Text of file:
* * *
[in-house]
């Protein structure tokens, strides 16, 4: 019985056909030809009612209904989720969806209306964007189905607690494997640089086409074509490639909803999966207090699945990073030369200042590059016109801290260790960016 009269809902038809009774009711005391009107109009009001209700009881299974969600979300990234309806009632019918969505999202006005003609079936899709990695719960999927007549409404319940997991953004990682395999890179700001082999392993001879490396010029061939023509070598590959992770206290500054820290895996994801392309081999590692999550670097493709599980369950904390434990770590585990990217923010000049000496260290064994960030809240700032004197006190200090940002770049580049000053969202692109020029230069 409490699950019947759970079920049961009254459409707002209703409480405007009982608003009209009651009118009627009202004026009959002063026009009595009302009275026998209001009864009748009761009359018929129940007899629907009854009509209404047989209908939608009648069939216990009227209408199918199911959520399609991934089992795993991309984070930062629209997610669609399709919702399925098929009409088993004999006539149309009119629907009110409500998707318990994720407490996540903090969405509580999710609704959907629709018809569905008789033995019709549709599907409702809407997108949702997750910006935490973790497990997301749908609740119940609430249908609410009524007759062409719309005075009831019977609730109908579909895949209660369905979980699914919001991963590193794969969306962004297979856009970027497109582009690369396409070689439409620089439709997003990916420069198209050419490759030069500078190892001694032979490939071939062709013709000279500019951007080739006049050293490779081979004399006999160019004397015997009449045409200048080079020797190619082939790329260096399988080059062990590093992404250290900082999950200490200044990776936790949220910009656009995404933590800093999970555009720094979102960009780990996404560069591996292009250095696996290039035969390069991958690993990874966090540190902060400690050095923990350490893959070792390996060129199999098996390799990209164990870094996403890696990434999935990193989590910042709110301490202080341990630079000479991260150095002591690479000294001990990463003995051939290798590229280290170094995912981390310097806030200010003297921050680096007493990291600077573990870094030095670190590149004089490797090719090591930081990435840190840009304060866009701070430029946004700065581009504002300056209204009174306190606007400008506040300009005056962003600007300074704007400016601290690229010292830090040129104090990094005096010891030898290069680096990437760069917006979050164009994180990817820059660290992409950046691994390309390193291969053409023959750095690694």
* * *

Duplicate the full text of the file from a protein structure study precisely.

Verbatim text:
[in-house]
């Protein structure tokens, strides 16, 4: 019985056909030809009612209904989720969806209306964007189905607690494997640089086409074509490639909803999966207090699945990073030369200042590059016109801290260790960016 009269809902038809009774009711005391009107109009009001209700009881299974969600979300990234309806009632019918969505999202006005003609079936899709990695719960999927007549409404319940997991953004990682395999890179700001082999392993001879490396010029061939023509070598590959992770206290500054820290895996994801392309081999590692999550670097493709599980369950904390434990770590585990990217923010000049000496260290064994960030809240700032004197006190200090940002770049580049000053969202692109020029230069 409490699950019947759970079920049961009254459409707002209703409480405007009982608003009209009651009118009627009202004026009959002063026009009595009302009275026998209001009864009748009761009359018929129940007899629907009854009509209404047989209908939608009648069939216990009227209408199918199911959520399609991934089992795993991309984070930062629209997610669609399709919702399925098929009409088993004999006539149309009119629907009110409500998707318990994720407490996540903090969405509580999710609704959907629709018809569905008789033995019709549709599907409702809407997108949702997750910006935490973790497990997301749908609740119940609430249908609410009524007759062409719309005075009831019977609730109908579909895949209660369905979980699914919001991963590193794969969306962004297979856009970027497109582009690369396409070689439409620089439709997003990916420069198209050419490759030069500078190892001694032979490939071939062709013709000279500019951007080739006049050293490779081979004399006999160019004397015997009449045409200048080079020797190619082939790329260096399988080059062990590093992404250290900082999950200490200044990776936790949220910009656009995404933590800093999970555009720094979102960009780990996404560069591996292009250095696996290039035969390069991958690993990874966090540190902060400690050095923990350490893959070792390996060129199999098996390799990209164990870094996403890696990434999935990193989590910042709110301490202080341990630079000479991260150095002591690479000294001990990463003995051939290798590229280290170094995912981390310097806030200010003297921050680096007493990291600077573990870094030095670190590149004089490797090719090591930081990435840190840009304060866009701070430029946004700065581009504002300056209204009174306190606007400008506040300009005056962003600007300074704007400016601290690229010292830090040129104090990094005096010891030898290069680096990437760069917006979050164009994180990817820059660290992409950046691994390309390193291969053409023959750095690694």